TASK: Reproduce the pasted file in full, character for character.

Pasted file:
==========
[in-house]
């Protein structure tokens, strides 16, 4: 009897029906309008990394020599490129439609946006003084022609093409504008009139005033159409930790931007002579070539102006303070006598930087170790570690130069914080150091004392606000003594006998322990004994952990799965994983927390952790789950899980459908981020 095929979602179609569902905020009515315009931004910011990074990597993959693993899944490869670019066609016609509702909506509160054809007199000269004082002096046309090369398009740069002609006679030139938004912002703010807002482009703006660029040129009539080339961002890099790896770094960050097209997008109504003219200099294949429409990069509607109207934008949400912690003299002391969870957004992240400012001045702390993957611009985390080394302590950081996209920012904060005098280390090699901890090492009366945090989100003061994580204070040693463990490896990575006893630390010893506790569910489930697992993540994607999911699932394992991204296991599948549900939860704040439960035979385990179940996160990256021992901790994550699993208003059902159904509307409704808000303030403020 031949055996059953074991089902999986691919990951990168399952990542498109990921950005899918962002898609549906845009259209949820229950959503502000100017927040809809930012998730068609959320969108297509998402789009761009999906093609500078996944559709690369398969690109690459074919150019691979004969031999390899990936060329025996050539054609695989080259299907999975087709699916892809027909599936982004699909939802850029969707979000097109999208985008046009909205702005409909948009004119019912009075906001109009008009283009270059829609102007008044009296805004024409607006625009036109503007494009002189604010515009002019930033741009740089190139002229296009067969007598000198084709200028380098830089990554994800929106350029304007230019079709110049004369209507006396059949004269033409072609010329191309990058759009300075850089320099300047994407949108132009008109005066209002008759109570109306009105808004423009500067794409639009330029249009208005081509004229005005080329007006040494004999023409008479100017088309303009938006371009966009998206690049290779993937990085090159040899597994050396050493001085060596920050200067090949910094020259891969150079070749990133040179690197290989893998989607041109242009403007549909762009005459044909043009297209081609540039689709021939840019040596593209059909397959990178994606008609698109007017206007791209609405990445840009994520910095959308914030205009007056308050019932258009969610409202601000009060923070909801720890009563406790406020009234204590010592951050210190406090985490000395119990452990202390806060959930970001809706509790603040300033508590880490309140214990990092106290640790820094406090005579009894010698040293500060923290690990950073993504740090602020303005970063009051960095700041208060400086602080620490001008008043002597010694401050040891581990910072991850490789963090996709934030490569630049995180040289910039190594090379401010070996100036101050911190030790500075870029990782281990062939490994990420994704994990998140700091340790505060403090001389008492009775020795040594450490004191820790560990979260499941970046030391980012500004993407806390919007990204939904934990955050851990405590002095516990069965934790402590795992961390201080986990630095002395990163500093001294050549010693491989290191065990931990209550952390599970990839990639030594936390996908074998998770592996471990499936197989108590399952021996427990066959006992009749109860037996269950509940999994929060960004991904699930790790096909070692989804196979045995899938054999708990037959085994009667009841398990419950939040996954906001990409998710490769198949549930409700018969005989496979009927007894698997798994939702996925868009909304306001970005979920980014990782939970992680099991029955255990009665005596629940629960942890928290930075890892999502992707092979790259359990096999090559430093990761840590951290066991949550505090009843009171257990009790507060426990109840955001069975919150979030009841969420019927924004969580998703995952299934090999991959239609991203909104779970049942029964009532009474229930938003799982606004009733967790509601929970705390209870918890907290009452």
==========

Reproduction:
[in-house]
């Protein structure tokens, strides 16, 4: 009897029906309008990394020599490129439609946006003084022609093409504008009139005033159409930790931007002579070539102006303070006598930087170790570690130069914080150091004392606000003594006998322990004994952990799965994983927390952790789950899980459908981020 095929979602179609569902905020009515315009931004910011990074990597993959693993899944490869670019066609016609509702909506509160054809007199000269004082002096046309090369398009740069002609006679030139938004912002703010807002482009703006660029040129009539080339961002890099790896770094960050097209997008109504003219200099294949429409990069509607109207934008949400912690003299002391969870957004992240400012001045702390993957611009985390080394302590950081996209920012904060005098280390090699901890090492009366945090989100003061994580204070040693463990490896990575006893630390010893506790569910489930697992993540994607999911699932394992991204296991599948549900939860704040439960035979385990179940996160990256021992901790994550699993208003059902159904509307409704808000303030403020 031949055996059953074991089902999986691919990951990168399952990542498109990921950005899918962002898609549906845009259209949820229950959503502000100017927040809809930012998730068609959320969108297509998402789009761009999906093609500078996944559709690369398969690109690459074919150019691979004969031999390899990936060329025996050539054609695989080259299907999975087709699916892809027909599936982004699909939802850029969707979000097109999208985008046009909205702005409909948009004119019912009075906001109009008009283009270059829609102007008044009296805004024409607006625009036109503007494009002189604010515009002019930033741009740089190139002229296009067969007598000198084709200028380098830089990554994800929106350029304007230019079709110049004369209507006396059949004269033409072609010329191309990058759009300075850089320099300047994407949108132009008109005066209002008759109570109306009105808004423009500067794409639009330029249009208005081509004229005005080329007006040494004999023409008479100017088309303009938006371009966009998206690049290779993937990085090159040899597994050396050493001085060596920050200067090949910094020259891969150079070749990133040179690197290989893998989607041109242009403007549909762009005459044909043009297209081609540039689709021939840019040596593209059909397959990178994606008609698109007017206007791209609405990445840009994520910095959308914030205009007056308050019932258009969610409202601000009060923070909801720890009563406790406020009234204590010592951050210190406090985490000395119990452990202390806060959930970001809706509790603040300033508590880490309140214990990092106290640790820094406090005579009894010698040293500060923290690990950073993504740090602020303005970063009051960095700041208060400086602080620490001008008043002597010694401050040891581990910072991850490789963090996709934030490569630049995180040289910039190594090379401010070996100036101050911190030790500075870029990782281990062939490994990420994704994990998140700091340790505060403090001389008492009775020795040594450490004191820790560990979260499941970046030391980012500004993407806390919007990204939904934990955050851990405590002095516990069965934790402590795992961390201080986990630095002395990163500093001294050549010693491989290191065990931990209550952390599970990839990639030594936390996908074998998770592996471990499936197989108590399952021996427990066959006992009749109860037996269950509940999994929060960004991904699930790790096909070692989804196979045995899938054999708990037959085994009667009841398990419950939040996954906001990409998710490769198949549930409700018969005989496979009927007894698997798994939702996925868009909304306001970005979920980014990782939970992680099991029955255990009665005596629940629960942890928290930075890892999502992707092979790259359990096999090559430093990761840590951290066991949550505090009843009171257990009790507060426990109840955001069975919150979030009841969420019927924004969580998703995952299934090999991959239609991203909104779970049942029964009532009474229930938003799982606004009733967790509601929970705390209870918890907290009452």